Monday, November 21, 2011
“God grant me the serenity to accept the things I cannot change, the courage to change the things I can, and the wisdom to know the difference.” ~Reinhold Niebuhr
When the going gets tough the tough go shopping. Or so I’ve heard.
I almost resemble that remark. I do spend a bit more money on things when I feel stressed. Or maybe stressed isn’t the right word. It is stress, but it is the stress that comes from not being able to control what’s happening around me, as in Dave’s health. So I make buying choices. I control my environment.
Oh, yeah. I’ve been here before! Hodgkins’ Disease, meningitis, kidney surgeries (2), stroke… on the short list.
Gadgets have been finding their way home with me on my Costco trips. I look for all the Bed, Bath and Beyond 20% off coupons. I take the long way around the aisles when I go to Target for Dave’s Ensure. I wander around more than I buy, at least. Some of the activity is just getting out of the house. Then I get anxious and feel the need to return home before too long.
There’s a store theme here. It’s the house! My coping mechanism of choice is to decorate, move the furniture, or remodel. When Dave was on chemo for the year in 1998-99 I remodeled our kitchen. He went into the fog of the medicine and emerged a year later with a new kitchen. I deglossed all the stained wood cabinets and painted. I changed all the hardware. I had an eating bar built in, and replaced the stove. New flooring was installed. That kept me busy, and well, Leah was a toddler then. So I was forced to maintain a presence and routine for her.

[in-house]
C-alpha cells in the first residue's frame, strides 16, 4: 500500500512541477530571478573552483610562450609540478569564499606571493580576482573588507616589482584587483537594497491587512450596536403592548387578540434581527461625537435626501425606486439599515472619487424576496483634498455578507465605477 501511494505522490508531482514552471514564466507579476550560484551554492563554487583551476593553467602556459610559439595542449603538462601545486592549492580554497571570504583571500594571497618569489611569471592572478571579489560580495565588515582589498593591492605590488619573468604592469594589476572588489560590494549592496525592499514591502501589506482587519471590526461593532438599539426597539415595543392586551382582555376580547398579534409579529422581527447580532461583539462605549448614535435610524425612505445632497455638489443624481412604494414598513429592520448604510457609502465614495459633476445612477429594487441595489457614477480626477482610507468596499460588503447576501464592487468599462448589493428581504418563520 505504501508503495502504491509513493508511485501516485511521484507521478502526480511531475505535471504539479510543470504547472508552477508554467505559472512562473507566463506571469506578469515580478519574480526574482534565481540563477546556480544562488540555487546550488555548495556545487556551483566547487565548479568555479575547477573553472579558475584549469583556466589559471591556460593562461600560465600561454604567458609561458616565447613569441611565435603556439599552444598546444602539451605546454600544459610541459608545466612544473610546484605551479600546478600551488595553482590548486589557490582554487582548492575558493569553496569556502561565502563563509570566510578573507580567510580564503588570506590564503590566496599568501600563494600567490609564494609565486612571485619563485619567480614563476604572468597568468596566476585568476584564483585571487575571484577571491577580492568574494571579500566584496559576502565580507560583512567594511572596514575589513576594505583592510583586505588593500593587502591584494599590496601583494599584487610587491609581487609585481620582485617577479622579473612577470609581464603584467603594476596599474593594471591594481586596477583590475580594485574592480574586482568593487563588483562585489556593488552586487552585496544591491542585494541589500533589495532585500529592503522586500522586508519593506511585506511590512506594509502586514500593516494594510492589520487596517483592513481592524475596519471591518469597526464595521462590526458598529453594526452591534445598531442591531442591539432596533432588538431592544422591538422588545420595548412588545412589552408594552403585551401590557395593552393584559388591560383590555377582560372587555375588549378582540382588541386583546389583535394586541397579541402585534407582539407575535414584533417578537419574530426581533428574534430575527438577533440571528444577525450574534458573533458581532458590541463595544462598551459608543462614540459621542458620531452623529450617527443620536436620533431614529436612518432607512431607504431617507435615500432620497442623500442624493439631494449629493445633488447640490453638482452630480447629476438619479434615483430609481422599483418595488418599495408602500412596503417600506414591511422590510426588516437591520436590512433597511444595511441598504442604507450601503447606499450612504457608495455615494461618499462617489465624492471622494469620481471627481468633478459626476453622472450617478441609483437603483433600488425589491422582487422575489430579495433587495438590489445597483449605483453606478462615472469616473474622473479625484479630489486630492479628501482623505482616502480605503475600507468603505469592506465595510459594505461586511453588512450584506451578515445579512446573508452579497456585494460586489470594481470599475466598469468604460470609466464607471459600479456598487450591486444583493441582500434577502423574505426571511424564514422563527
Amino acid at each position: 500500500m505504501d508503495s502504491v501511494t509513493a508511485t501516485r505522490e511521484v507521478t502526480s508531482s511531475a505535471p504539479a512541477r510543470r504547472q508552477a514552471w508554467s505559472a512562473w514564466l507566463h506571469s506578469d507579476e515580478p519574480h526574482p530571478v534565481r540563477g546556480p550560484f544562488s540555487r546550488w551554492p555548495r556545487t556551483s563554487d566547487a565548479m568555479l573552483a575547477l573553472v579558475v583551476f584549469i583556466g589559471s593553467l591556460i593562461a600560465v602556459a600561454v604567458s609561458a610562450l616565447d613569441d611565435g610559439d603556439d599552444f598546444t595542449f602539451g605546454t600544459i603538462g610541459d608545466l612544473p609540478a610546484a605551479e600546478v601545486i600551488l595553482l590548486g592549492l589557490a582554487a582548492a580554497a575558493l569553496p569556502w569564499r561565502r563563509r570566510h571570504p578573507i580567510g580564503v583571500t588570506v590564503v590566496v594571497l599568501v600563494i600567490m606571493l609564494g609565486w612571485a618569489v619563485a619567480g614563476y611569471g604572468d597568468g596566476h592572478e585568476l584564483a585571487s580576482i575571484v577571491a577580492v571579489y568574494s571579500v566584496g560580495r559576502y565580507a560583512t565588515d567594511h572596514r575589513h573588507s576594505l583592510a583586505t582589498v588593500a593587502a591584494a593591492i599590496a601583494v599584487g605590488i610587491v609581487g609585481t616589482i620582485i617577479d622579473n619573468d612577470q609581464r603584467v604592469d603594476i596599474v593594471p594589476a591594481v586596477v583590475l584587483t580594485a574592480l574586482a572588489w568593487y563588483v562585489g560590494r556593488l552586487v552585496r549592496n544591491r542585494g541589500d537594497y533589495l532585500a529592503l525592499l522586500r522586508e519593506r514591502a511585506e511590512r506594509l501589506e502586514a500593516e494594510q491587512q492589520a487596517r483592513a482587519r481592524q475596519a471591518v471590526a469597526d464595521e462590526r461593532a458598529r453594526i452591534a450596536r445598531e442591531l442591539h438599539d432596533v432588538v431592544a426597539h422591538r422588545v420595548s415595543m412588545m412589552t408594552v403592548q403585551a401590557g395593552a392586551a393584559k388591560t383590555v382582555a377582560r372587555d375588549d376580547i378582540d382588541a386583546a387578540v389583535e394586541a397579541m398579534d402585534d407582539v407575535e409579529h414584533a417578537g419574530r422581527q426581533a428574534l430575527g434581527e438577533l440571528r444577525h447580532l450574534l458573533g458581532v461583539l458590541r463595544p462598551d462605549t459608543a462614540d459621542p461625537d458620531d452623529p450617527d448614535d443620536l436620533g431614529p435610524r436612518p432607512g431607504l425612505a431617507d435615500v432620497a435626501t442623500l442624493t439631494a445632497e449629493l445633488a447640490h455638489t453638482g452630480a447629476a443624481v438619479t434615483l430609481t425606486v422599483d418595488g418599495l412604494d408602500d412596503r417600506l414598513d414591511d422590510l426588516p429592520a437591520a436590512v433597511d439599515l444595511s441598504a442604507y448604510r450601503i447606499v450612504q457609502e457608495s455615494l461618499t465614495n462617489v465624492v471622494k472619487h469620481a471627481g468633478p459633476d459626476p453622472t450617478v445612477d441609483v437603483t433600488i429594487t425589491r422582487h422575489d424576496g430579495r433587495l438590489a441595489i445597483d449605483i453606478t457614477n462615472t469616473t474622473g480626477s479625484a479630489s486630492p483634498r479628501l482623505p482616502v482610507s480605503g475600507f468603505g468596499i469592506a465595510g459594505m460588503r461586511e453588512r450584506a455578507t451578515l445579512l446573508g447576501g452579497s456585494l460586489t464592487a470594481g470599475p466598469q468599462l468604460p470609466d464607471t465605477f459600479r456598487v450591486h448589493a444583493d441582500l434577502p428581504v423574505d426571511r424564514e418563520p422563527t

22 years later I don’t have quite the same energy level I did then. But I still have the same coping defense. I still want to control my environment. I want to create. I want to express myself. I like the physical work of moving furniture around and purging excess. I like seeing the mixture of new and old when I finish. I like to plan and implement. I like finding purpose in form (and form follows function).
I was inspired by Hoarders this weekend! Hoarder is my guilty pleasure TV watching. That and Real Housewives of wherever, who don’t seem real at all most times. I’m glad to know that many others are addicted to Hoarders, too. I am fascinated by how the mind manifests this Obsessive-Compulsive Disorder. Many, many of the stories are exacerbated by loss. Fortunately, my inspiration is to create order after watching rather than holding on!
Our five bedroom house doesn’t have a guest room. That sound gluttonous, but the bedrooms are very small and I work from home, and Dave also has an office. OK, that sounds like an excuse! I’m spoiled. (I’m fortunate.)